e. Gravity. Gravity helps to move blood to the trunk and lower members.
However, it is a hindrance in moving blood to the head and neck.
10-34. VENOUS BLOOD FLOW
There is usually a low level of pressure in the veins. There are valves in the
veins that ensure that blood flows continuously toward the heart. Therefore, as pres-
sure is applied to a vein, there will be a pump effect.
a. Pressure from Arteries. The muscular compartments of the upper and low-
er limbs tend to be full in healthy persons. Therefore, as blood enters the arteries within
these compartments, a volume of blood must leave through the veins.
b. Pressure from Muscular Contractions. During muscular activity,
additional forces press against the veins and produce a "milking action." Again, blood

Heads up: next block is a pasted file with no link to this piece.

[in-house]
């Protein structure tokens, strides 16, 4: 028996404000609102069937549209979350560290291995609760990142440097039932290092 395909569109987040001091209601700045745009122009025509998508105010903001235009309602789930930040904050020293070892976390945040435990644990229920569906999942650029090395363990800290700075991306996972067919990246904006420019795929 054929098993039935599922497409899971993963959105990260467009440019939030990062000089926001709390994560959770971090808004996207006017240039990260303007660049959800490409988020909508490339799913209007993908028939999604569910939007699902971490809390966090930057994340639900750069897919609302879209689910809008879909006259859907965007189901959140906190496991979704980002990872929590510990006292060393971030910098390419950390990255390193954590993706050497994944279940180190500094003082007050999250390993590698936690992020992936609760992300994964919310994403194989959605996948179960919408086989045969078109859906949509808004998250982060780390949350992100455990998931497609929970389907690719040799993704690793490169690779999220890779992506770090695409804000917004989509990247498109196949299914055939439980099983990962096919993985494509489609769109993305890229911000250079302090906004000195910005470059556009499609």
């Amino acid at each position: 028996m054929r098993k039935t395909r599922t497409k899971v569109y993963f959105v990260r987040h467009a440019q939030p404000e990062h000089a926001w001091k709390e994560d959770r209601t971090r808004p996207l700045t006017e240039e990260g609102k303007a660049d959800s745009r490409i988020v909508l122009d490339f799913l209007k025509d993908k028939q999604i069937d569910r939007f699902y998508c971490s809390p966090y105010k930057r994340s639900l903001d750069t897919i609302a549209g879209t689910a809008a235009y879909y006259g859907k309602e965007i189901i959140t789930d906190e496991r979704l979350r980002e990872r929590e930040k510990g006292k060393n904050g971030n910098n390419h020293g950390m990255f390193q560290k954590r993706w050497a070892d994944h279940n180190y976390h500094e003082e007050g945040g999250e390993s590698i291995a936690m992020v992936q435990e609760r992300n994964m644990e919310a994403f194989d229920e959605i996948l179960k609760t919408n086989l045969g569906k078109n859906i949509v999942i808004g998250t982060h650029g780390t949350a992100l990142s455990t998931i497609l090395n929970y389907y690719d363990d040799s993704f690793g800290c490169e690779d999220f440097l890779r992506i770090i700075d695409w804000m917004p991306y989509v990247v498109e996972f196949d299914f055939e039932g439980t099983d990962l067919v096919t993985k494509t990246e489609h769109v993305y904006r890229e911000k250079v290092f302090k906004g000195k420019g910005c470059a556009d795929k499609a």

moves through the veins back toward the heart.
c. Gravity. In the head and neck, gravity helps to move the blood down
through the veins. In the trunk and lower limbs, the valves help to prevent a backward
flow of blood in the veins.
Section VI. CAPILLARIES
The capillary beds make up the greatest cross-sectional area of the
cardiovascular system. In the capillary beds, the actual exchange of materials takes
place between the blood and the cells of the body.
10-36. FILTRATION PHENOMENON
The wall of the capillary consists of a single layer of flat cells. The minute
spaces surrounding the capillaries and the individual cells of the body make up the
tissue space (interstitial/ extracellular space). Fluid passes from the capillary into the
tissue space and carries with it various substances. Some of this fluid returns to the
capillary on the venous side.
10-37. CAPILLARY SPHINCTERS
The capillary beds are provided with precapillary sphincters that can reduce or
completely stop the flow of blood into the capillaries. At the other end of the capillary
bed are postcapillary sphincters; when these close, there is a backpressure and more
fluid flows into the tissue space.